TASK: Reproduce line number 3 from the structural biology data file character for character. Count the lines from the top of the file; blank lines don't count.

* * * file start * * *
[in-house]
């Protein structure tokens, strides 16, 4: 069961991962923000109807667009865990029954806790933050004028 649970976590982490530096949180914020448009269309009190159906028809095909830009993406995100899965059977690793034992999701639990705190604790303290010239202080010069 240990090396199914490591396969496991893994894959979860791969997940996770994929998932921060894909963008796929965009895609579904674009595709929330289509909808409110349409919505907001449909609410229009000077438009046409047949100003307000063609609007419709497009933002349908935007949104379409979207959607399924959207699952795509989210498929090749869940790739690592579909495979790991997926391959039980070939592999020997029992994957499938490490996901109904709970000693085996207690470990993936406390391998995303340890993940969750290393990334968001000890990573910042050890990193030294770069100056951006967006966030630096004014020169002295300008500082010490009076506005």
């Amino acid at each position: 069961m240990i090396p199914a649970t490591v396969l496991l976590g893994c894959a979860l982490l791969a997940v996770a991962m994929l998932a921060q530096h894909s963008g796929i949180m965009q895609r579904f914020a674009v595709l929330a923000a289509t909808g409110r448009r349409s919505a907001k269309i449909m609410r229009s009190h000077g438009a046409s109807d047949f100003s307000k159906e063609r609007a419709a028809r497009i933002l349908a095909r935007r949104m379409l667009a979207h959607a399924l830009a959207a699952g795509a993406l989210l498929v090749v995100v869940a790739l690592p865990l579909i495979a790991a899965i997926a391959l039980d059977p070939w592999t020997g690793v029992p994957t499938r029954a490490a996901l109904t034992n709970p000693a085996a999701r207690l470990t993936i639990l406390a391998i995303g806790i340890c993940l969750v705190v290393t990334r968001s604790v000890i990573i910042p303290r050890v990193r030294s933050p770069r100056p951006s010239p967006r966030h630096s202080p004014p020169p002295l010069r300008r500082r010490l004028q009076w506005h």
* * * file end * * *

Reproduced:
């Amino acid at each position: 069961m240990i090396p199914a649970t490591v396969l496991l976590g893994c894959a979860l982490l791969a997940v996770a991962m994929l998932a921060q530096h894909s963008g796929i949180m965009q895609r579904f914020a674009v595709l929330a923000a289509t909808g409110r448009r349409s919505a907001k269309i449909m609410r229009s009190h000077g438009a046409s109807d047949f100003s307000k159906e063609r609007a419709a028809r497009i933002l349908a095909r935007r949104m379409l667009a979207h959607a399924l830009a959207a699952g795509a993406l989210l498929v090749v995100v869940a790739l690592p865990l579909i495979a790991a899965i997926a391959l039980d059977p070939w592999t020997g690793v029992p994957t499938r029954a490490a996901l109904t034992n709970p000693a085996a999701r207690l470990t993936i639990l406390a391998i995303g806790i340890c993940l969750v705190v290393t990334r968001s604790v000890i990573i910042p303290r050890v990193r030294s933050p770069r100056p951006s010239p967006r966030h630096s202080p004014p020169p002295l010069r300008r500082r010490l004028q009076w506005h």